Greta Thunberg, the Swedish teenage climate activist who prompted a global movement, will embark on a two-week journey from the UK to the US on a high-tech racing yacht next month in order to attend a UN climate summit without resorting to plane travel.
The 16-year-old, whose campaign inspired tens of thousands of students in Europe to skip classes to protest for faster action against climate change, refuses to travel by air because of the high greenhouse gas emissions it produces.
She has spent months looking for a way to travel to the September summit without using planes or cruise ships.
Finally, on Monday, she tweeted: “Good news!... I’ve been offered a ride on the 60ft racing boat Malizia II.”
She will leaving the UK in mid-August on the high-speed yacht, which was built to race around the globe.
The yacht is owned by property developer Gerhard Senft and sponsored by the Yacht Club de Monaco, which said it was “honoured" to sail Miss Thunberg "emission-free over the Atlantic”.
The boat is fitted with solar panels and underwater turbines to generate zero-carbon electricity on-board.
Miss Thunberg will be accompanied on the journey by a filmmaker; her father Svante and Pierre Casiraghi, the grandson of Monaco's late Prince Rainier III and American actress Grace Kelly.
The average return flight from Heathrow airport to New York's JFK produces around 1.82 tonnes of CO2 per passenger, according to some carbon calculators.
But Miss Thunberg says her Atlantic voyage is not about her "saying that people should stop flying... I'm just saying it needs to be easier to be climate neutral."
Since making headlines with her school strikes in 2018, Miss Thunberg has met with the business and political leaders of several countries and even Pope Francis, who encouraged her to continue campaigning.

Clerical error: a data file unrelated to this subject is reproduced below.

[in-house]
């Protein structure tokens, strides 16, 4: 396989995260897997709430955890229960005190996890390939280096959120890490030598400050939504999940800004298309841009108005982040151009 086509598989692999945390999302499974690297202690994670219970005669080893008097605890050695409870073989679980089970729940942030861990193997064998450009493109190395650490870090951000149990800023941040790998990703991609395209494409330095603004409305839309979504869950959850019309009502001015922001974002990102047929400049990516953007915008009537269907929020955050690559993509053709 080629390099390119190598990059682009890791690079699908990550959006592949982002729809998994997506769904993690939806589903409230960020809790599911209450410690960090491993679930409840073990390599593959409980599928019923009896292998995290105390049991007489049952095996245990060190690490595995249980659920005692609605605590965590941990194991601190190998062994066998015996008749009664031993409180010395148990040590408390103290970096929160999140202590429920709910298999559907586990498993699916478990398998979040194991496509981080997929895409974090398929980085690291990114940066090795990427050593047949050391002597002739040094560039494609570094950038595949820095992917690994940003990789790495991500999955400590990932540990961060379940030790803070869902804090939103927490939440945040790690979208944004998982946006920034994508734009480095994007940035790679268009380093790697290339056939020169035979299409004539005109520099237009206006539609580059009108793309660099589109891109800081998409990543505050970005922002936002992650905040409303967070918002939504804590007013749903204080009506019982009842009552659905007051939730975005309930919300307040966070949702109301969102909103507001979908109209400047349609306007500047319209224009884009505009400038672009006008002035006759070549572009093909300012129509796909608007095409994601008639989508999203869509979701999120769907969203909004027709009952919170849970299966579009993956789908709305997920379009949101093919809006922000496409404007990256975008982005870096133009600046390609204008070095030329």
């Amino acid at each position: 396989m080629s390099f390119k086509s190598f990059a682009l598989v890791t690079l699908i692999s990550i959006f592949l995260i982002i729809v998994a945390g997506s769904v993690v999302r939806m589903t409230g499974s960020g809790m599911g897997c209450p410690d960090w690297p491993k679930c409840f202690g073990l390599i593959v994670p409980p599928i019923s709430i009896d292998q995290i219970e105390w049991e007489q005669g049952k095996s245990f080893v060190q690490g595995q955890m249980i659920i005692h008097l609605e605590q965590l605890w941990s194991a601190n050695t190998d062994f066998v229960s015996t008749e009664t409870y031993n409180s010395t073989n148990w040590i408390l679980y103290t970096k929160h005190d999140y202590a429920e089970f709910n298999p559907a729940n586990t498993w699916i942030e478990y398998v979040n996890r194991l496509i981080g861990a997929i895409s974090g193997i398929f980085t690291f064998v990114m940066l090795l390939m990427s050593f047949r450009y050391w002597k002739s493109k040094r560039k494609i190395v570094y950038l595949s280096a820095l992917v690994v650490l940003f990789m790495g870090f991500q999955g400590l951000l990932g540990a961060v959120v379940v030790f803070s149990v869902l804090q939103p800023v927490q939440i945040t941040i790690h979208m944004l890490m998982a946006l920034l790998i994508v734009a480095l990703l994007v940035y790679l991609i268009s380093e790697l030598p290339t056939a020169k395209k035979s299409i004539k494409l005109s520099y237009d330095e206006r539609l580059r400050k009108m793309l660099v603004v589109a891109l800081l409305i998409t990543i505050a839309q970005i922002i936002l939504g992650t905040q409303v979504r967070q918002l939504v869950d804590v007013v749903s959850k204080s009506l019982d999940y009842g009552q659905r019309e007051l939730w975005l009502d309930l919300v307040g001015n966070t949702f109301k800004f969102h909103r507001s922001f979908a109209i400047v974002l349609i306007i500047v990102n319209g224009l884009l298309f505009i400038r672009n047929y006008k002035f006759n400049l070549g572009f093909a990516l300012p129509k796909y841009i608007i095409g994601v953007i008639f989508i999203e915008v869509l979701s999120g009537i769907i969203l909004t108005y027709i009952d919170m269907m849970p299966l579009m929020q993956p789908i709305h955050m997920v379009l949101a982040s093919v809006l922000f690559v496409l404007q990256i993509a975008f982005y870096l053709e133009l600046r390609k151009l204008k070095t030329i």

The teenager plans to take a year off from school to keep raising awareness of climate change and pressuring world leaders to step up efforts to curb global warming.
Aside from attending the UN Climate Action Summit hosted by Antonio Guterres, the UN Secretary-General, on September 23, Miss Thunberg plans to take part in several climate protests in New York.
She then intends to travel by train and bus to the annual UN climate conference in December, held this year in Chile, with stops in Canada, Mexico and other countries along the way.
"This past year, my life has turned upside down," she told the Associated Press. "Every day is an adventure, basically. Sometimes I have to pinch myself and say 'Is this really real? Has this actually been happening?' Because it has all happened so fast and it's hard to keep up with everything.
"In a way, I am more optimistic [about climate change], because people are slowly waking up and people are becoming more aware of the situation," she said. "But also ... one year has passed and still almost nothing has happened."
Good news!— Greta Thunberg (@GretaThunberg) July 29, 2019
I’ll be joining the UN Climate Action Summit in New York, COP25 in Santiago and other events along the way.
I’ve been offered a ride on the 60ft racing boat Malizia II. We’ll be sailing across the Atlantic Ocean from the UK to NYC in mid August.#UniteBehindTheSciencepic.twitter.com/9OH6mOEDce
Miss Thunberg said she is unsure how her message will be received in the US, where President Donald Trump has already pulled America out of the landmark 2015 Paris climate accord and rolled back environmental regulations.
Miss Thunberg did not rule out meeting with Mr Trump, but appeared doubtful such an encounter would happen because it would be "just a waste of time."
"As it looks now, I don't think so, because I have nothing to say to him," she said. "He obviously doesn't listen to the science and the scientists. So why should I, a child with no proper education, be able to convince him?"